Washington state looks to spend more than $1 billion to address homelessness

Washington state allocates over $1 billion to combat homelessness, with a focus on affordable housing and homelessness services in its operating and capital budgets for 2023 to 2025.
File photo.

The state Legislature passed more than $1.1 billion for affordable housing and homelessness services in its operating and capital budgets for 2023 to 2025

Logan Washburn
The Center Square Washington

Washington state is spending more than $1 billion on homelessness programs, including affordable housing and addressing historic racism in housing contracts.

“The only way to end the homelessness crisis is to make these investments in housing and the services people need to get out of these situations,” said Mike Faulk, press secretary for Gov. Jay Inslee’s office. 

The state Legislature passed more than $1.1 billion for affordable housing and homelessness services in its operating and capital budgets for 2023 to 2025.  

The operating budget includes $529 million for housing programs, including “addressing historic racism in housing covenants,” according to Faulk.

“Systemic, racist and discriminatory policies have formed barriers to homeownership for Black, Indigenous and people of color and other historically marginalized communities,” said Democratic state Rep. Jamila Taylor, D-Federal Way, in a news release earlier this year.

Taylor sponsored House Bill 1474 creating the covenant homeownership account and program to address the history of housing discrimination due to racially restrictive real estate covenants in Washington.

It passed out of the Legislature as Second Substitute House Bill 1474, and Inslee signed the bill into law in May.  

These operating budget funds also support programs including permanent housing, emergency housing, behavioral health services, homeless services contracts, homeless youth programs and “essential needs” to help people leave homelessness, according to Faulk. It helps fund the governor’s Rights of Way Safety Initiative, intending to transition homeless people living in rights of way to services and housing. 

The capital budget provides $587.8 million to similar issues. Close to $400 million supports the state’s Housing Trust Fund, offering affordable housing units, housing preservation, home ownership and housing for those with developmental issues.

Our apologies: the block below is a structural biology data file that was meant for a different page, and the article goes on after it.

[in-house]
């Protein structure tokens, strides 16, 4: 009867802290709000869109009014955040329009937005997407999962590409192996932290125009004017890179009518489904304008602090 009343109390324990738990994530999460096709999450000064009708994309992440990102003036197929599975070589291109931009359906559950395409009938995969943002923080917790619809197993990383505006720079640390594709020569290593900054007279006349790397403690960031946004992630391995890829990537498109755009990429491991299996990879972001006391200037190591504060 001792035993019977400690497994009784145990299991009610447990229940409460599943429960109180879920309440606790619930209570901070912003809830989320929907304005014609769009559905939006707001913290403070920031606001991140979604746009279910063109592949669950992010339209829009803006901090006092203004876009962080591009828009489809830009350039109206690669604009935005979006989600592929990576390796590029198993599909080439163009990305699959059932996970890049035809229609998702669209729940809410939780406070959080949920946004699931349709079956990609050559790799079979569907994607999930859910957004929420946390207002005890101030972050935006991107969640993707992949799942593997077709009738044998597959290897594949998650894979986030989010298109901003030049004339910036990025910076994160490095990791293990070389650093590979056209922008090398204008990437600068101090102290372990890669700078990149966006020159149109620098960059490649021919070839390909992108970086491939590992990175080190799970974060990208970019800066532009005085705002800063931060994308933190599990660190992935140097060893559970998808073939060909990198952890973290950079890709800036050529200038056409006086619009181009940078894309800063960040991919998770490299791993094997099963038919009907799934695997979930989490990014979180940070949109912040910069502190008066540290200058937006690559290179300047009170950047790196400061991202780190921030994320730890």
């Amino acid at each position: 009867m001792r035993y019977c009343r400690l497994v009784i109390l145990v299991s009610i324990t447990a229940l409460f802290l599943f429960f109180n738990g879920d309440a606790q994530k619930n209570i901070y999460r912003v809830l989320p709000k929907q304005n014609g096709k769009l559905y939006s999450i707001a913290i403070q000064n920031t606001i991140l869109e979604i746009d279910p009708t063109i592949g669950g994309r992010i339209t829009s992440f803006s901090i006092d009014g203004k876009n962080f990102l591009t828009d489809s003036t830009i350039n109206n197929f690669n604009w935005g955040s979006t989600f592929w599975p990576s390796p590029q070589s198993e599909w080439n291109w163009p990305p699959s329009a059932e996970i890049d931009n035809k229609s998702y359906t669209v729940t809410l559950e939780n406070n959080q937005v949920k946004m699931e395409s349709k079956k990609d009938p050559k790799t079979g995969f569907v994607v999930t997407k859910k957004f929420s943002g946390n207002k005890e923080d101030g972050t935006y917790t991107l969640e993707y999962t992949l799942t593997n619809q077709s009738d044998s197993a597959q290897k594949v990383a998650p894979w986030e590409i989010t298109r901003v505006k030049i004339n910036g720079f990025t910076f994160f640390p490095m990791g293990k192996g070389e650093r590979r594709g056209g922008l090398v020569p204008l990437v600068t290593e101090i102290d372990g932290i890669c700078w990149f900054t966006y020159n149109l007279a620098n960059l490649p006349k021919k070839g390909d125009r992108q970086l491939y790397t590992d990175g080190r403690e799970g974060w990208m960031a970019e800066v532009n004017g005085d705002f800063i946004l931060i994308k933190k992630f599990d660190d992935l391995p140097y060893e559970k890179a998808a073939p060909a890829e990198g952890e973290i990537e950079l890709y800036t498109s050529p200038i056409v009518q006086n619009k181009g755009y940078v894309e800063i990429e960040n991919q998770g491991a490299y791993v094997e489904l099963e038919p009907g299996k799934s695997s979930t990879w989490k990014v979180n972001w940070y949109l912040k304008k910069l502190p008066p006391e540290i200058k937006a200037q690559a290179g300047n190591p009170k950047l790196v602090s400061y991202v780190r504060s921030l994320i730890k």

The budget supports close to 1,000 existing affordable housing units from 2023 to 2025, and will fund close to 3,850 new housing units in the next two years. It will fund another 11,150 units over the next three biennia, or two-year periods.

At the same time, according to Office of Financial Management data, the budget sends $60 million to the Connecting Housing to Infrastructure Program, which offers state grants to reduce utility costs. Faulk said this affects close to 12,000 affordable housing units.

The budget also supports housing programs via land acquisition, transit-oriented housing, youth shelters and rural home rehabilitation. 

“The Legislature went big on these investments this year at the governor’s request,” Faulk said. “We need them to continue to go big if we are going to succeed.” 

That’s because homelessness is a big problem in the state.

Washington, along with California, New York and Florida, had the most homeless people in 2022, according to the Annual Homeless Assessment Report. The four states accounted for more than half of the nation’s homeless population.

Washington’s largest encampment, Camp Hope in Spokane, closed in June. Various agencies spent $125.5 million in the last two years on Camp Hope, which at its peak saw nearly 600 people living there. 

“We appreciate all those who assisted the hundreds of people living at this one site, and remain focused on the long-term, statewide effort to connect more people to safe, stable housing,” Inslee said in a news release at the time. “Legislators this session approved new policies and historic funding to help communities.”

This report was first published by The Center Square Washington.

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